If you've been diagnosed with trigeminal neuralgia, there's no doubt your teeth could use some dental work. The excruciating pain in your jaw and cheek can make it difficult for you to take care of your teeth. You may even have had some teeth unnecessarily extracted during your quest to find what caused the pain before your diagnosis of trigeminal neuralgia. Fortunately, there are a few things you can do to improve your smile even while suffering from trigeminal neuralgia. Here's some information that may help.
The pain of trigeminal neuralgia, which is often called Tic Douloureux, can be triggered by any sensory stimulus to the facial skin or the oral mucosa around your teeth and tongue. A light breeze on the face, a kiss on the cheek from your child, the movement of your tongue when speaking or eating, or brushing your teeth can cause piercingly sharp, shooting pain in your jaw.
Many people who have this condition are unable to perform regular dental hygiene without experiencing the pain. Sometimes, people with trigeminal neuralgia stop brushing and flossing their teeth out of fear of the pain, and rightly so, given that the condition is referred to as the suicide disease. In fact, it is considered the most excruciatingly painful condition known in the medical field. Therefore, the fears you have regarding dental hygiene at home and in a dental office are justified.
Trigeminal neuralgia treatment options
Fortunately, there are a few treatment and surgery options that can be performed by a neurosurgeon. It's important to discuss these options with your neurosurgeon. It's also important to understand that some patients may only experience relief for a short period of time after treatment or surgery.
For example, Dr. Ben Carson performed microvascular decompression (brain surgery) on a teenager only to have her pain return after eight months. With this possibility in mind, it's a good idea to schedule all dental work as soon as possible after surgery to alleviate pain from trigeminal neuralgia, if that is the option you choose.
Most people, however, choose medication to control the pain until they are no longer able to manage the pain through medication alone. If this is the option you are currently considering, ask your neurosurgeon to speak with your dentist prior to undergoing any dental examinations or treatment. They can collaborate and find a regimen that will help reduce your risks of experiencing a painful episode of trigeminal neuralgia while sitting in the dental chair.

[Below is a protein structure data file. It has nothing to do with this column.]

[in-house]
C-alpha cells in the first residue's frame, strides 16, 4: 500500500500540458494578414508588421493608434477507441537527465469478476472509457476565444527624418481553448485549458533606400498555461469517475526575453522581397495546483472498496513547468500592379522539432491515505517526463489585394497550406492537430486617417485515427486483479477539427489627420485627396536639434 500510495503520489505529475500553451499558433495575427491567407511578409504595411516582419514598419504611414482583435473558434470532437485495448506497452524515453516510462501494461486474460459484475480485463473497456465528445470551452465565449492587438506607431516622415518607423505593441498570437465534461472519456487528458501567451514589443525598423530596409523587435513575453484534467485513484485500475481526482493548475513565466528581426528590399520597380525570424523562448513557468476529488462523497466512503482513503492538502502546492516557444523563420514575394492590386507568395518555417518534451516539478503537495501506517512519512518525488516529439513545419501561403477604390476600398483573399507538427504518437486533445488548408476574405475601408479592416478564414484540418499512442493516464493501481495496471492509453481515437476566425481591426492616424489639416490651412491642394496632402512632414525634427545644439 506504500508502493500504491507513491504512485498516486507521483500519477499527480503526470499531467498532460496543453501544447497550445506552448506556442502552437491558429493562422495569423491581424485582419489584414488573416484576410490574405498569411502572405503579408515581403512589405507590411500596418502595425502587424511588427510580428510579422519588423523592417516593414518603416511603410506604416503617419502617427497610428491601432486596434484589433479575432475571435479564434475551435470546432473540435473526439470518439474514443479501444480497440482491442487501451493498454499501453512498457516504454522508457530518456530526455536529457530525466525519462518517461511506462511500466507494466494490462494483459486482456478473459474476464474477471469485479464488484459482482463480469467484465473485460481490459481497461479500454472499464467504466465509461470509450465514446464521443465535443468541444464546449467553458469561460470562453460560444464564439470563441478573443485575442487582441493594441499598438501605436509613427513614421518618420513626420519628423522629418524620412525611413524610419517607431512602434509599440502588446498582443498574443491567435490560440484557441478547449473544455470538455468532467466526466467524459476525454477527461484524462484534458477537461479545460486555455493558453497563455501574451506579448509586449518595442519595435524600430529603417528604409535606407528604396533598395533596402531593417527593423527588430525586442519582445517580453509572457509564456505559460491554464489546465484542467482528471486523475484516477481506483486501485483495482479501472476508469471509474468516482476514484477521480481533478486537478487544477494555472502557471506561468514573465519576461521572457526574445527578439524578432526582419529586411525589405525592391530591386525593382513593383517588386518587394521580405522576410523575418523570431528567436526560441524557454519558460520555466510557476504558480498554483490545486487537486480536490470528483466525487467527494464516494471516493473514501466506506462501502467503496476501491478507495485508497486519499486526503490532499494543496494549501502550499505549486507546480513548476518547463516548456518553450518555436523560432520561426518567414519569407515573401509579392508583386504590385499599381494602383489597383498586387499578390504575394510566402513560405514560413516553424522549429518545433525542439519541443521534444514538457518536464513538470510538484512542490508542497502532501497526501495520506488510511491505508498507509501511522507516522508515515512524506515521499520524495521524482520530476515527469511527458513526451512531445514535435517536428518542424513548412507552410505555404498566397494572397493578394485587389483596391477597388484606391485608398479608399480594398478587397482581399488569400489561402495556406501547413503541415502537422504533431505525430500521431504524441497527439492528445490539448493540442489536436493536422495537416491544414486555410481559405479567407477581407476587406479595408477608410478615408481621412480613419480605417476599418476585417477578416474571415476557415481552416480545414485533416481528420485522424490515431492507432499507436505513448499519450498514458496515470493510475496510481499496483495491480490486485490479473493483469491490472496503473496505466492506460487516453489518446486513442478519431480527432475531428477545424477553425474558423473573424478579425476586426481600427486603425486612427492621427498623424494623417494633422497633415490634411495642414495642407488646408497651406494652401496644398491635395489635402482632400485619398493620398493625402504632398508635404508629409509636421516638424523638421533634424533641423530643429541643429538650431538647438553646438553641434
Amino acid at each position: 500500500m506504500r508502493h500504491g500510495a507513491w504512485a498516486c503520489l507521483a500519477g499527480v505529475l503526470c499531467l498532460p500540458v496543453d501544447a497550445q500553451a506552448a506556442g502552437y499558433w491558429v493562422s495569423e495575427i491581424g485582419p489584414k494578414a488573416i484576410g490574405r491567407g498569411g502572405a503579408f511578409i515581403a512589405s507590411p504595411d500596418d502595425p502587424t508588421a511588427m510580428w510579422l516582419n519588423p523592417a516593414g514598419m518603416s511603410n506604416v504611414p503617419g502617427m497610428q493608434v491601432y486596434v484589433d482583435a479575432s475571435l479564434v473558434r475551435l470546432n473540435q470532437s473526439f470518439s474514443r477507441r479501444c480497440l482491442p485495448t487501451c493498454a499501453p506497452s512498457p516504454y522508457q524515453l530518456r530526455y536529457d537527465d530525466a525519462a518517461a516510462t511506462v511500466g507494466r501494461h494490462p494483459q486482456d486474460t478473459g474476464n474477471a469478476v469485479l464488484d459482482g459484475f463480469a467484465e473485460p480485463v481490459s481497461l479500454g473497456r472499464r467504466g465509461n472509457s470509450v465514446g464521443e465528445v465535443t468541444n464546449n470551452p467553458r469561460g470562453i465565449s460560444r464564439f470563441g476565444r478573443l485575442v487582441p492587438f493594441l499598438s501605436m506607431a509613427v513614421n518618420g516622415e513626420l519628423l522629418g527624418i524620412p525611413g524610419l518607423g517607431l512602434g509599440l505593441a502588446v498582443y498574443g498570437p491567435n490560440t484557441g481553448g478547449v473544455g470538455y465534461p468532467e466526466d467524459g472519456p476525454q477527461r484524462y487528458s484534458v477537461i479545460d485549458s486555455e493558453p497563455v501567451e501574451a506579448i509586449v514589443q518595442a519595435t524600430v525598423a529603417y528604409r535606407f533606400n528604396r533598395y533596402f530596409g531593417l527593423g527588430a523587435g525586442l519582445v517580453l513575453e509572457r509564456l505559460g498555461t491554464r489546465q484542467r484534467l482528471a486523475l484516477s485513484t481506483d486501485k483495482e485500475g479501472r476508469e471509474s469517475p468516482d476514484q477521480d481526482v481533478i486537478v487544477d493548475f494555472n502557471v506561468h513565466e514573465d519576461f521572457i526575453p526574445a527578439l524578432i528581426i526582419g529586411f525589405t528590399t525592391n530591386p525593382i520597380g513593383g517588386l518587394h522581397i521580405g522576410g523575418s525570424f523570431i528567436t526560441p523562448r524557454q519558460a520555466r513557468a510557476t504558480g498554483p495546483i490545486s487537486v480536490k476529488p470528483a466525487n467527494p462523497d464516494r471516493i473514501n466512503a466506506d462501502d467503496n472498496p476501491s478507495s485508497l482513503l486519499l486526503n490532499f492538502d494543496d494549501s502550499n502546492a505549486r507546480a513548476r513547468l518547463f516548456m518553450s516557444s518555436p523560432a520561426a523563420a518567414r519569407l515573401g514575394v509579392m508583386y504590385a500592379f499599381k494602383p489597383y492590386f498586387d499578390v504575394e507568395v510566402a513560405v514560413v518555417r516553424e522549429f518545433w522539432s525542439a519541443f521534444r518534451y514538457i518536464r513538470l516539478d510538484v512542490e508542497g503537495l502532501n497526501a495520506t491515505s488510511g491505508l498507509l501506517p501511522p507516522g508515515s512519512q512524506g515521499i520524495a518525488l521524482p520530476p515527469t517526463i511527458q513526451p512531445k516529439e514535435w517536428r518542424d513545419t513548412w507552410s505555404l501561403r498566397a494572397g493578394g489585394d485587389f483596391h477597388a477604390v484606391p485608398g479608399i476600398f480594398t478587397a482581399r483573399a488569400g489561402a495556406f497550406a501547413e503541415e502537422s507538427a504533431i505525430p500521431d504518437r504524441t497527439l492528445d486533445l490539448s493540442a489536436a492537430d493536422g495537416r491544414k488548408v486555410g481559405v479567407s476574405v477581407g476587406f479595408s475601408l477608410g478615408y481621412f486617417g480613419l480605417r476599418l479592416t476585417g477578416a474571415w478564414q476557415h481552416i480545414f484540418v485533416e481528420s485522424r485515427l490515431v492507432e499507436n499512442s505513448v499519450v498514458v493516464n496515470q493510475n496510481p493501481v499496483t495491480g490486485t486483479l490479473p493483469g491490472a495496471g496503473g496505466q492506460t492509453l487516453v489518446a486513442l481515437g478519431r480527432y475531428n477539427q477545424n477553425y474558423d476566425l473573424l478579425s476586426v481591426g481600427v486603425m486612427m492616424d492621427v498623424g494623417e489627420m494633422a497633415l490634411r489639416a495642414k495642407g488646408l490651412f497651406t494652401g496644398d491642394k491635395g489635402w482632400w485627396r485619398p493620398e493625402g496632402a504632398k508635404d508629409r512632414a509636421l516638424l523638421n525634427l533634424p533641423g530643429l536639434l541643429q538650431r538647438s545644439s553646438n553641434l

Dental treatment options
One thing that neurosurgeons and dentists recommend for their trigeminal neuralgia patients is sedation dentistry, especially for long treatment processes such as for cosmetic dentistry. However, as with all medication, sedation dentistry should be taken into careful consideration regarding the pain management medication you take for your trigeminal neuralgia and any other medical conditions you may have.
With sedation dentistry, you should be a good candidate for most types of cosmetic dentistry procedures. The only one that you should refrain from getting is dental implant surgery. The reason for this is the location of the trigeminal nerve in the jaw and the close proximity of dental implants to it. Obviously, you don't want to bother the nerve that causes the intense pain you experience.
Depending on the condition of your teeth and how long it's been since you've been neglecting hygiene due to the painful condition you have, your options may include crowns, bridges, bonding, and/or veneers. Discuss your cosmetic dentistry options with your dentist and allow enough time for him or her to speak with your neurosurgeon regarding how to safely proceed with dental treatments before moving forward.
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